The invention requires a plastic to water-proof the decal to prolong the life of the decal in wet environments. The plastic also needs to be clear to allow the underlying colors to show. Clear plastics include polyvinyl chloride, polyurethane, low density (LD) polyethylene, high density (HD) polyethylene, polystyrene, polypropylene and polyester. Some of these plastics are sufficiently waterproof at increasing thicknesses. These plastics are available from a variety of manufacturers.
An adhesive is necessary to position and maintain position of the decal on porcelain, steel and other surfaces that one might want to use. Also the adhesive must be easy to remove, so that the decal can be quickly replaced, preferably without the use of a solvent. A variety of adhesives are available from general chemical manufacturers as well as specialty houses. Adhesives also are available from distributors who provide adhesives from a variety of manufacturers. For steel surfaces, an alternative way to maintain the position of the decal incorporates the use of magnetic patches or strips. The entire surface or only a portion of the decal backing can be covered with the magnetic patch.
The invention is a polylaminated, waterproof decal for use in moist or wet environments that utilizes thermochromic ink such that the decal displays one image in its opaque state, and upon warming, reveals a second, different image or text message when the thermochromic ink is activated to its translucent state. The decal 10, in its preferred embodiment, is composed of five layers, as shown in FIG. 1. The base of the decal or decal is a plastic layer 20, to which a waterproof adhesive and a removable protective cover are added. The base may be comprised of vinyl, polypropylene, white film facestock or other suitable materials. The second layer is a printed image or text message 30 which is revealed only when the overlying thermochromic ink dynamically changes from an opaque color to translucent when exposed to a higher temperature. This image or text can be printed using a variety of inks. The third layer is a protective cover 40, composed of various materials. The fourth layer 50 is an image printed with thermochromic ink selected by one skilled in the art to dynamically change from opaque to translucent upon exposure to a predetermined higher temperature. The ink used in this invention is opaque at ambient, room temperature and translucent at higher temperatures, such as body temperature (98.6° Fahrenheit or 37 Celsius). The fifth layer 60 is a thin, waterproof covering that protects the thermochromic ink and the decal in moist or wet environments.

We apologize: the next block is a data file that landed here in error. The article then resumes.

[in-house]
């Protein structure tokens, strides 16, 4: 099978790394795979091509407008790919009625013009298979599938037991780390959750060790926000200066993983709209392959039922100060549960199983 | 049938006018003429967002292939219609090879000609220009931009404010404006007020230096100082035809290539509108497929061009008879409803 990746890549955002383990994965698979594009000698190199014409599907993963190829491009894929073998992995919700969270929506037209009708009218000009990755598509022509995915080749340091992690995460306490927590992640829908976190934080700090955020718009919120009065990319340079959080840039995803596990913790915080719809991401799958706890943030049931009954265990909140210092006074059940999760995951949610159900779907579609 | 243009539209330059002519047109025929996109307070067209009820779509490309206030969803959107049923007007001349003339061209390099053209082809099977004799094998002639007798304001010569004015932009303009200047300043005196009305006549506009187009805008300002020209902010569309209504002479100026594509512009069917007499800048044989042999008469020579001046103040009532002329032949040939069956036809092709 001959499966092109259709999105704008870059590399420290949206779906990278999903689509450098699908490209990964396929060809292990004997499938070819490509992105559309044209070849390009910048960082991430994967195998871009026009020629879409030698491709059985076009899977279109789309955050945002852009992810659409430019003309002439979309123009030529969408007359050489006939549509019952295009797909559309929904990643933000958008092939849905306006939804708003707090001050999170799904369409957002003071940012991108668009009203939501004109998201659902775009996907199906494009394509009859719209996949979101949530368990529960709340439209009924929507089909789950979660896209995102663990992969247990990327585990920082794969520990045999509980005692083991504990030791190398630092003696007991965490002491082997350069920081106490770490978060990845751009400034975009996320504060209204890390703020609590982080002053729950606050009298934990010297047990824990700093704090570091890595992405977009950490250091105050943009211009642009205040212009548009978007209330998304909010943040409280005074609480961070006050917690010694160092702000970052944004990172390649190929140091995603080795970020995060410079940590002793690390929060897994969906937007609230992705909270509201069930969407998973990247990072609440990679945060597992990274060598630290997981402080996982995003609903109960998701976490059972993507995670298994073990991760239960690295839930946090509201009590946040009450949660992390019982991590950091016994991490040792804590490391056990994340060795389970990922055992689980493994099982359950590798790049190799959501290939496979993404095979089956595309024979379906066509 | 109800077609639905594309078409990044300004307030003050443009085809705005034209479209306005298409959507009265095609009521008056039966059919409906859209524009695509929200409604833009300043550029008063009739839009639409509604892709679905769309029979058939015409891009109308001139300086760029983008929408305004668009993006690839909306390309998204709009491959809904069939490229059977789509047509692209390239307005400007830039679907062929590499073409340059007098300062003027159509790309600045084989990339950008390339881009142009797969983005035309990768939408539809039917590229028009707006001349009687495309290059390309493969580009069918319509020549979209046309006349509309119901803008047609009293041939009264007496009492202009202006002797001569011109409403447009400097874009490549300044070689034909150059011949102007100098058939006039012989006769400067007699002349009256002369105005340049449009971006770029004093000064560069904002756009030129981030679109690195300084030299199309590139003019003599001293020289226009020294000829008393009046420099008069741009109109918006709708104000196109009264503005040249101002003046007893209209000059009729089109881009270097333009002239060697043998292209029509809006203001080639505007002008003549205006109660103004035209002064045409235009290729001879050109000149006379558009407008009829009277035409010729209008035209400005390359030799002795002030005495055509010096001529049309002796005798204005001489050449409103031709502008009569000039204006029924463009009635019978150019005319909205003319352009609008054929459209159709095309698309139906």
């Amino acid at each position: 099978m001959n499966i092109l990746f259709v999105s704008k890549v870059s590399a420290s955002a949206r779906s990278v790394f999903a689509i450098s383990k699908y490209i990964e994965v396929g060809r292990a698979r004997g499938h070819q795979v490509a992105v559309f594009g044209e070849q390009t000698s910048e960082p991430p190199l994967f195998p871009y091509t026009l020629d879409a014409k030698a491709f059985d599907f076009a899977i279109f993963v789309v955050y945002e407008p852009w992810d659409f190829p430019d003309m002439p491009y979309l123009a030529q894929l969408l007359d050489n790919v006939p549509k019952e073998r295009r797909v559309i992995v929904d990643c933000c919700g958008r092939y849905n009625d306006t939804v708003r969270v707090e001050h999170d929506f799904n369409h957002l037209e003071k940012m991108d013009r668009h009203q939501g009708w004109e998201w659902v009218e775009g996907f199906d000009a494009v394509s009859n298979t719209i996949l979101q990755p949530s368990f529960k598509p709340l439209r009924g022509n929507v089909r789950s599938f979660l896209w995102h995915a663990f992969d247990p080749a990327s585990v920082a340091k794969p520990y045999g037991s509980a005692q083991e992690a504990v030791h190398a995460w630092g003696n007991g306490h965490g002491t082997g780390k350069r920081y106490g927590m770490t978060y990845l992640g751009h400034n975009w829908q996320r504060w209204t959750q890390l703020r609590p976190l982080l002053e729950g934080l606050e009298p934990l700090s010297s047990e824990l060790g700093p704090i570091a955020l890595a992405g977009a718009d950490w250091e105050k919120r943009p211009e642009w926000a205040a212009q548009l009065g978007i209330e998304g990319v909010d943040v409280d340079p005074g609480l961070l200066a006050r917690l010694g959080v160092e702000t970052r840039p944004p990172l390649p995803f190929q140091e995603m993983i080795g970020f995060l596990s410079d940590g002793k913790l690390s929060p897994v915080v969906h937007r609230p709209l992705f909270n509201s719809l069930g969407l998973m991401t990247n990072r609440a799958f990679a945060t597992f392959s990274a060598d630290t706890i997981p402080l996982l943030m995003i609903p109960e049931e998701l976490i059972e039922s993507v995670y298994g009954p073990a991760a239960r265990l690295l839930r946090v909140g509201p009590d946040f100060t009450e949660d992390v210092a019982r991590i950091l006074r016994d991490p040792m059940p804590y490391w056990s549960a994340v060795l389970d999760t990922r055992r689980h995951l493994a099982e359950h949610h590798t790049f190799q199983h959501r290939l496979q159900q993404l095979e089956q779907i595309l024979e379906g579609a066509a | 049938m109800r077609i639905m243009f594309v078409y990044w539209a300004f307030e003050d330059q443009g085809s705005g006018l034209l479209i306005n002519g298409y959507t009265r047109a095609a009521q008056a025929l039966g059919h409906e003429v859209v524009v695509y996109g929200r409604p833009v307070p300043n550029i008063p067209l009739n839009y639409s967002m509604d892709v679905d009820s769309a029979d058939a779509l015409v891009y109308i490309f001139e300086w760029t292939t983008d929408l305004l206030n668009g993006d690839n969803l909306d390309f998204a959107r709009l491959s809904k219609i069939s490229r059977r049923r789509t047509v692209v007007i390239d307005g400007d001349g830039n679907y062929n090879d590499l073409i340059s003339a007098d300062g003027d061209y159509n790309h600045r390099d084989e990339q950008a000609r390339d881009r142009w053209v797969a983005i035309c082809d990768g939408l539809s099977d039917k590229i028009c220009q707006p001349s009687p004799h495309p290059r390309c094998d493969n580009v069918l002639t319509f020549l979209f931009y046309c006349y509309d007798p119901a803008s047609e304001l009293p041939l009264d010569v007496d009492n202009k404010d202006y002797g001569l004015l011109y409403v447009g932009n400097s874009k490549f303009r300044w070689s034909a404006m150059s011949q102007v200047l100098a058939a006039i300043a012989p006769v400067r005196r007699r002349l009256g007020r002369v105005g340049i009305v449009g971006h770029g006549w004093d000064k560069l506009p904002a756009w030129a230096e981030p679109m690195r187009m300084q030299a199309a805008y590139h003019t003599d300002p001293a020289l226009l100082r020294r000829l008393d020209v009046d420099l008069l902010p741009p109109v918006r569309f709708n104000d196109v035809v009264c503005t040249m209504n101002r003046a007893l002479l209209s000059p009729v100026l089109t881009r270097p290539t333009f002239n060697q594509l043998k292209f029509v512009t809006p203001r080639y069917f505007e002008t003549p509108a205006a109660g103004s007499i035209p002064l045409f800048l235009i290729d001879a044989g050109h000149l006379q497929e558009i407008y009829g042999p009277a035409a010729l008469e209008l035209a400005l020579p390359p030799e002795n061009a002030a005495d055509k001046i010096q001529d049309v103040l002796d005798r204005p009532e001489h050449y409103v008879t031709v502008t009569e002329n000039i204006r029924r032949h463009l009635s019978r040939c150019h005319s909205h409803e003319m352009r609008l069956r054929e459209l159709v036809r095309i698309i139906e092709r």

The inventive decals are suitable for use in urinals to promote specific products or services by displaying images or text messages when activated by warm urine. Alternatively, the inventive decals can be used to display public service messages, such as positive feedback for hand washing. The use of heat-sensitive decals in urinals is an extremely interesting and innovative concept that has not previously been exploited or disclosed.